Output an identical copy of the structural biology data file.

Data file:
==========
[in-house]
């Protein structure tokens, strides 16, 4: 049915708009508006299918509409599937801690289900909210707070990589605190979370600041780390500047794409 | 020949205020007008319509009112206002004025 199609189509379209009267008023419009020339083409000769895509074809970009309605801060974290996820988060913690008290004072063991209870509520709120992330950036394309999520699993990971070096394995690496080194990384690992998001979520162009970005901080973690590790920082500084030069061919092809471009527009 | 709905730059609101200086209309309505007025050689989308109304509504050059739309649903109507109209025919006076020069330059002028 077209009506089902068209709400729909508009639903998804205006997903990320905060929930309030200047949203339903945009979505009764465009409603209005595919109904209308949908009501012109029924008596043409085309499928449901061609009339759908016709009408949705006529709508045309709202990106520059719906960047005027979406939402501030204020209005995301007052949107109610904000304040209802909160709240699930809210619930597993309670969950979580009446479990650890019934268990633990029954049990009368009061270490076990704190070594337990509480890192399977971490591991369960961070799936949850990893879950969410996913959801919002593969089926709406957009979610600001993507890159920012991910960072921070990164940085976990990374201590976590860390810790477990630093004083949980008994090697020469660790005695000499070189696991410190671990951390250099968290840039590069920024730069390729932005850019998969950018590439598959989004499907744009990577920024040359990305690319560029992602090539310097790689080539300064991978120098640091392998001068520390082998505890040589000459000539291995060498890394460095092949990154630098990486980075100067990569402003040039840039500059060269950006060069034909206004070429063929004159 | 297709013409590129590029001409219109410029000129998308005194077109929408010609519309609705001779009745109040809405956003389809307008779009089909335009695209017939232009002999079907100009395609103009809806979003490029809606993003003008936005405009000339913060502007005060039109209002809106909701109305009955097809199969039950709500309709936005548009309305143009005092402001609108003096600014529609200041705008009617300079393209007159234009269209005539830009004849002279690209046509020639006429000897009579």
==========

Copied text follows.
[in-house]
């Protein structure tokens, strides 16, 4: 049915708009508006299918509409599937801690289900909210707070990589605190979370600041780390500047794409 | 020949205020007008319509009112206002004025 199609189509379209009267008023419009020339083409000769895509074809970009309605801060974290996820988060913690008290004072063991209870509520709120992330950036394309999520699993990971070096394995690496080194990384690992998001979520162009970005901080973690590790920082500084030069061919092809471009527009 | 709905730059609101200086209309309505007025050689989308109304509504050059739309649903109507109209025919006076020069330059002028 077209009506089902068209709400729909508009639903998804205006997903990320905060929930309030200047949203339903945009979505009764465009409603209005595919109904209308949908009501012109029924008596043409085309499928449901061609009339759908016709009408949705006529709508045309709202990106520059719906960047005027979406939402501030204020209005995301007052949107109610904000304040209802909160709240699930809210619930597993309670969950979580009446479990650890019934268990633990029954049990009368009061270490076990704190070594337990509480890192399977971490591991369960961070799936949850990893879950969410996913959801919002593969089926709406957009979610600001993507890159920012991910960072921070990164940085976990990374201590976590860390810790477990630093004083949980008994090697020469660790005695000499070189696991410190671990951390250099968290840039590069920024730069390729932005850019998969950018590439598959989004499907744009990577920024040359990305690319560029992602090539310097790689080539300064991978120098640091392998001068520390082998505890040589000459000539291995060498890394460095092949990154630098990486980075100067990569402003040039840039500059060269950006060069034909206004070429063929004159 | 297709013409590129590029001409219109410029000129998308005194077109929408010609519309609705001779009745109040809405956003389809307008779009089909335009695209017939232009002999079907100009395609103009809806979003490029809606993003003008936005405009000339913060502007005060039109209002809106909701109305009955097809199969039950709500309709936005548009309305143009005092402001609108003096600014529609200041705008009617300079393209007159234009269209005539830009004849002279690209046509020639006429000897009579």